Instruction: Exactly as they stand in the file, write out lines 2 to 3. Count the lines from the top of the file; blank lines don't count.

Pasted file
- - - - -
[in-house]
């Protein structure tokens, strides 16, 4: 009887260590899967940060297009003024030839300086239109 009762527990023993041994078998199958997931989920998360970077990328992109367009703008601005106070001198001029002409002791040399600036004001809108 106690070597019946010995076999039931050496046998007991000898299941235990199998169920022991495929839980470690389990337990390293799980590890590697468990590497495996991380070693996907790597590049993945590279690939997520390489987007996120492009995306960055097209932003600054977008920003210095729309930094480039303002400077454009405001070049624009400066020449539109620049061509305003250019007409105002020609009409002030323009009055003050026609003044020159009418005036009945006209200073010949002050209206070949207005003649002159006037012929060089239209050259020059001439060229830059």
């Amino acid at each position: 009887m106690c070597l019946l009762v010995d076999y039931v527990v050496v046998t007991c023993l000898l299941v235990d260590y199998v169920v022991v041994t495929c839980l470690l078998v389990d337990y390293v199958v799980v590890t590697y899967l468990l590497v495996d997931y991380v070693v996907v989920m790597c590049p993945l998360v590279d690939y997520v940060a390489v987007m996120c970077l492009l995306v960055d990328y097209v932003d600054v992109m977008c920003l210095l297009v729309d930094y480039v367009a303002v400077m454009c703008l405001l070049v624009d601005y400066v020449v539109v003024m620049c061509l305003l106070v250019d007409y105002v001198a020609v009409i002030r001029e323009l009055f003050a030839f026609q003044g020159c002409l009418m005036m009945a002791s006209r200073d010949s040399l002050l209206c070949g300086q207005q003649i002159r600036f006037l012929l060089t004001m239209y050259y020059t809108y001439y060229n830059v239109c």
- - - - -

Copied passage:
């Protein structure tokens, strides 16, 4: 009887260590899967940060297009003024030839300086239109 009762527990023993041994078998199958997931989920998360970077990328992109367009703008601005106070001198001029002409002791040399600036004001809108 106690070597019946010995076999039931050496046998007991000898299941235990199998169920022991495929839980470690389990337990390293799980590890590697468990590497495996991380070693996907790597590049993945590279690939997520390489987007996120492009995306960055097209932003600054977008920003210095729309930094480039303002400077454009405001070049624009400066020449539109620049061509305003250019007409105002020609009409002030323009009055003050026609003044020159009418005036009945006209200073010949002050209206070949207005003649002159006037012929060089239209050259020059001439060229830059």
């Amino acid at each position: 009887m106690c070597l019946l009762v010995d076999y039931v527990v050496v046998t007991c023993l000898l299941v235990d260590y199998v169920v022991v041994t495929c839980l470690l078998v389990d337990y390293v199958v799980v590890t590697y899967l468990l590497v495996d997931y991380v070693v996907v989920m790597c590049p993945l998360v590279d690939y997520v940060a390489v987007m996120c970077l492009l995306v960055d990328y097209v932003d600054v992109m977008c920003l210095l297009v729309d930094y480039v367009a303002v400077m454009c703008l405001l070049v624009d601005y400066v020449v539109v003024m620049c061509l305003l106070v250019d007409y105002v001198a020609v009409i002030r001029e323009l009055f003050a030839f026609q003044g020159c002409l009418m005036m009945a002791s006209r200073d010949s040399l002050l209206c070949g300086q207005q003649i002159r600036f006037l012929l060089t004001m239209y050259y020059t809108y001439y060229n830059v239109c």